January 17, 2009 -- Greetings from Wellington, Fla. While they complain about the cold here, I don't see any frozen water buckets and it feels good to me. It beats Connecticut by a lot. It's Saturday night, January 17 at the Professional Riders' Clinic and Symposium, and the organizers, Wellington Classic Dressage and DressageClinic.com have brought not one but three high-impact, international clinicians: Hubertus Schmidt (GER)--who could be better? Bo Jen (SWE)--the great long liner, and Steffen Peters (USA) who was just announced as the USEF Equestrian of the Year in 2008.
The atmosphere at the Jim Brandon Equestrian Center is downright celebratory. It is an evening affair (4-11 p.m.) to accommodate busy professionals. Surrounding the dressage arena at center stage under the brightly lit covered ring are about 40 tables for eight. Bright blue (Swedish blue, perhaps for Bo) table cloths, cloth napkins and elegant centerpieces and soon shoved aside to make room for the barrels of champagne bottles. There are more high-level dressage riders here than I can begin to list, but I'll try: Jane Savoie, Charlotte Bredahl, Brian O'Connor (announcing), Lendon Gray, George Williams, Betsy Steiner, Oded Shimoni, Shannon Dueck and many more.
The staff of DressageClinic.com has promised to arrange interviews for me with people I might want to interview. Upon thinking about it, I decided that I most wanted to meet Andreas Stano, the driving force behind DressageClinic.com. What were his goals for this interesting enterprise, I wondered? That's not to say that I didn't want to talk to Hubertus, but I have a student (Katie Alms) in his barn in Germany for an entire year, so I trust I will get to speak with him. I love Bo Jen, but I often get to speak with him because he does clinics at my farm, and as it turned out, we sat at the same table. Yes, I really wanted to talk with Andreas. This man might be making a big contribution to our sport. This dot.com company is getting hard to ignore. It turns out that Andreas is a dressage rider himself (having previously ridden jumpers) and he simply wants all great trainers to be available to everyone. He's sharing the wealth.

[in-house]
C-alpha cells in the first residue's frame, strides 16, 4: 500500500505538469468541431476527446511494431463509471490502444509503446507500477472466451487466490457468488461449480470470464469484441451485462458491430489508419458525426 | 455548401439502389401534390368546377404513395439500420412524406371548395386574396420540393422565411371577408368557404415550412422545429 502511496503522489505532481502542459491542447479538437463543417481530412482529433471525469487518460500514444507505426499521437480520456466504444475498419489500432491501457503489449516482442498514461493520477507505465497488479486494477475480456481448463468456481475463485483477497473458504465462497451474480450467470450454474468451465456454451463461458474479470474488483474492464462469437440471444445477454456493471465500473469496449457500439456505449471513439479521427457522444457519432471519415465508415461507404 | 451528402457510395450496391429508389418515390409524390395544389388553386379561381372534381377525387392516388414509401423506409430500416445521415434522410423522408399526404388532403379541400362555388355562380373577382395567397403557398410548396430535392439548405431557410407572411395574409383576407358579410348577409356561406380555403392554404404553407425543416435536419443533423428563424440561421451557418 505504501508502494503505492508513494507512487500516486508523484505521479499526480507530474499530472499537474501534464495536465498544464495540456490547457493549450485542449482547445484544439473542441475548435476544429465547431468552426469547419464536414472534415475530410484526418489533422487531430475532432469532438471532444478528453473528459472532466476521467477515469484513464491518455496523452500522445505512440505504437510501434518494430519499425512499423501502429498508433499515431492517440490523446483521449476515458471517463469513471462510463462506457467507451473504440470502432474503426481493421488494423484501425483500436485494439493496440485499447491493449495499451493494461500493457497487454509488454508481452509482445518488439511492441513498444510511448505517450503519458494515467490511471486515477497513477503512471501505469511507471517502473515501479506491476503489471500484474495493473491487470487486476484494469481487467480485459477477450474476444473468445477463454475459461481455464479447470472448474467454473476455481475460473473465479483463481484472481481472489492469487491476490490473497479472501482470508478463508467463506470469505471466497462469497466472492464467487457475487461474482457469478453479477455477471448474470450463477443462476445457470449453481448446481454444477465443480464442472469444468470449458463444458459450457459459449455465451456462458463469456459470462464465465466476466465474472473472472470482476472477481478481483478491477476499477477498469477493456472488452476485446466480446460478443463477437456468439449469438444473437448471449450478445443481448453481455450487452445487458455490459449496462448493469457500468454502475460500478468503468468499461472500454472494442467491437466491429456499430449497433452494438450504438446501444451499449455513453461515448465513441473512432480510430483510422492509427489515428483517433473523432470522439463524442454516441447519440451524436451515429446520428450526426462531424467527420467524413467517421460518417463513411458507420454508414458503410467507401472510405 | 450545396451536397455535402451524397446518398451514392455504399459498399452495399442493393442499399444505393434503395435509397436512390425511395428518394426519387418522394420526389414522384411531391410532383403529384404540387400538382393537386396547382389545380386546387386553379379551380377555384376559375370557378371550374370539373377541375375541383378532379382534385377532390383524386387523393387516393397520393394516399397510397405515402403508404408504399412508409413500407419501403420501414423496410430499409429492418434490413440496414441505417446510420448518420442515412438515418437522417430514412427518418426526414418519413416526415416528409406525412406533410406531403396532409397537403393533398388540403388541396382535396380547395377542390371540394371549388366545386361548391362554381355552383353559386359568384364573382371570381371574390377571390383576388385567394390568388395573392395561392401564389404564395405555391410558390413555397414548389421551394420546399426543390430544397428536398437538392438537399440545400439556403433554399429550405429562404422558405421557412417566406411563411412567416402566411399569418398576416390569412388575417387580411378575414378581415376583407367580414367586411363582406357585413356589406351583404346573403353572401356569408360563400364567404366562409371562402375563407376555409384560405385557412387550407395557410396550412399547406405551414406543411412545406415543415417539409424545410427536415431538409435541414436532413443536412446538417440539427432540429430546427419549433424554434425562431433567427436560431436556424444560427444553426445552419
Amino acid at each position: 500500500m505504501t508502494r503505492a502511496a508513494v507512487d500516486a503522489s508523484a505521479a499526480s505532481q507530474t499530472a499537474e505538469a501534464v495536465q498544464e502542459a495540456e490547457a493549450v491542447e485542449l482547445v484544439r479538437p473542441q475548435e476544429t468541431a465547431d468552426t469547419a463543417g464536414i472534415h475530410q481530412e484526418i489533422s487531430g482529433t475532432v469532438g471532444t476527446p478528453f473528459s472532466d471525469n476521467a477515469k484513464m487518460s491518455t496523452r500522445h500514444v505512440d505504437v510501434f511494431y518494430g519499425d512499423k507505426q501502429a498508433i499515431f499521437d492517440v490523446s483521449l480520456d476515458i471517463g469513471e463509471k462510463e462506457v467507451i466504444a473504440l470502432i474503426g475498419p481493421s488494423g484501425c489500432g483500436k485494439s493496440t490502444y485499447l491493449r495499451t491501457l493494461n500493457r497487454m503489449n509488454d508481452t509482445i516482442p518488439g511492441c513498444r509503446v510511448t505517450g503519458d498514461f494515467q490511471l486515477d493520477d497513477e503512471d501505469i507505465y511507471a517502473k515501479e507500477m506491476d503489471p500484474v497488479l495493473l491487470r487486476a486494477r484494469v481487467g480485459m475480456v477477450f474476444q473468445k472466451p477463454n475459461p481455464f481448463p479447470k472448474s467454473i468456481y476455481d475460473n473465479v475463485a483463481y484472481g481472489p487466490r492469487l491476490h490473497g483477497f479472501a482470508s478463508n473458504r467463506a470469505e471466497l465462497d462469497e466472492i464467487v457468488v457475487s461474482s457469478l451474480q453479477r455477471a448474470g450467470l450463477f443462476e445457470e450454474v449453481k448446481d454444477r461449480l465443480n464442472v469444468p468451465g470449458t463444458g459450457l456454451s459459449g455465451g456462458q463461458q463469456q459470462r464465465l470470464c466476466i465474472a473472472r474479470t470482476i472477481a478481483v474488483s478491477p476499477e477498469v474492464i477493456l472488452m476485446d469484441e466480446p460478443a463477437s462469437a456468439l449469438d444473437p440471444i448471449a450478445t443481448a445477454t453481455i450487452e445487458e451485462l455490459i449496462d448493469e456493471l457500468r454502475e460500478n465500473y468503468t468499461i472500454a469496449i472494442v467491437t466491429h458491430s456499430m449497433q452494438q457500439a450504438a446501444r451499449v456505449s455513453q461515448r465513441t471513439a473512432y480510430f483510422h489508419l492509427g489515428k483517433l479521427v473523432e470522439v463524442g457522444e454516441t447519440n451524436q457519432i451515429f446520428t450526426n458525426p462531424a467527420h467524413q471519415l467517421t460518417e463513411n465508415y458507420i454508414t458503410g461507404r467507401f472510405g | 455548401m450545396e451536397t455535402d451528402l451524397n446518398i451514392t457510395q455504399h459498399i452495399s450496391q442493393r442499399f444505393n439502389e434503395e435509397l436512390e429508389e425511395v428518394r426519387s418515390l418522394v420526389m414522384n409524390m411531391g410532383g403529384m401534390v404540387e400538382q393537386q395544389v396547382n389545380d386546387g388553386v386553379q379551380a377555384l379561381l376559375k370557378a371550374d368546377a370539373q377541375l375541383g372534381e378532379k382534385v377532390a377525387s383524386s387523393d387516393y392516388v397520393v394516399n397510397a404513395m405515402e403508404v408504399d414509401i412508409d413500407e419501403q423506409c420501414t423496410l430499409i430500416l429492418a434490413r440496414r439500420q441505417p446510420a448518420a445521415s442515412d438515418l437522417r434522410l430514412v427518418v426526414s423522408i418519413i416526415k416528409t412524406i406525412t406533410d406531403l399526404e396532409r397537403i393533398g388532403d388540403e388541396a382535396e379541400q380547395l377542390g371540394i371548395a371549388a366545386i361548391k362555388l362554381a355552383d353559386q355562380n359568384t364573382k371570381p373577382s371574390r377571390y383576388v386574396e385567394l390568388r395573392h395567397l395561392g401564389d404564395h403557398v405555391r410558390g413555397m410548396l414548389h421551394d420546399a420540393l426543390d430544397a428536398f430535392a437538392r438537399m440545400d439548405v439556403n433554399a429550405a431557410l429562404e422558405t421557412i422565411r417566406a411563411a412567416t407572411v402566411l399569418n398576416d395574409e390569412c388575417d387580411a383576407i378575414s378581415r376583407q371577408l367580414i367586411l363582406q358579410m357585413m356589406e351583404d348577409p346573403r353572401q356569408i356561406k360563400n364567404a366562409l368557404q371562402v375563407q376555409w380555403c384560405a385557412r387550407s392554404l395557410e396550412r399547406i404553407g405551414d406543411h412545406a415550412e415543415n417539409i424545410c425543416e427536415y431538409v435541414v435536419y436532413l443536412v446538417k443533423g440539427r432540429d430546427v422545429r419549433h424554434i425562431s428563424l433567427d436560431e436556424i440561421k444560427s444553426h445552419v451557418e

The show begins, and Hubertus teaches. Here are my notes: Jan Brons rides a newly imported 5-year-old Dutch gelding, Zonneglans, by Rubin Royal out of a Sylvio mare. I don't get to see this man ride often, and I'm impressed. He rides this beautiful horse in a relaxed rhythm, like a clock on straight lines. Hubertus now wants him to be able to maintain that wonderful rhythm as he goes on a circle. Yes, it is still like a clock. Hubertus says, "I wish him to be a little more bent to the left without losing this great rhythm." He wants this more pronounced bend to the left to put him more on the right rein. Hubertus asks him to introduce turn on the haunches from an 8-meter volte so Jan already has the advantage of flexion and bending. The walk is clear and deliberate. As he turns, he wants the horse to step under "the heavy point." He means the center of gravity.
Then he wants to introduce the canter-walk-canter transitions. He asks Jan to collect a little on a 20-meter circle in a slight shoulder-fore. In the same way as the horse stepped under the heavy point in the turns, Hubertus wants the horse to take more weight JUST BEFORE his transitions to walk. It is impressive. The horse is always relaxed with his nose on or in front of the vertical. Hubertus says that these transitions are "absolutely great" for a horse of this age.
To be continued...
Beth Baumert is the technical editor of Dressage Today.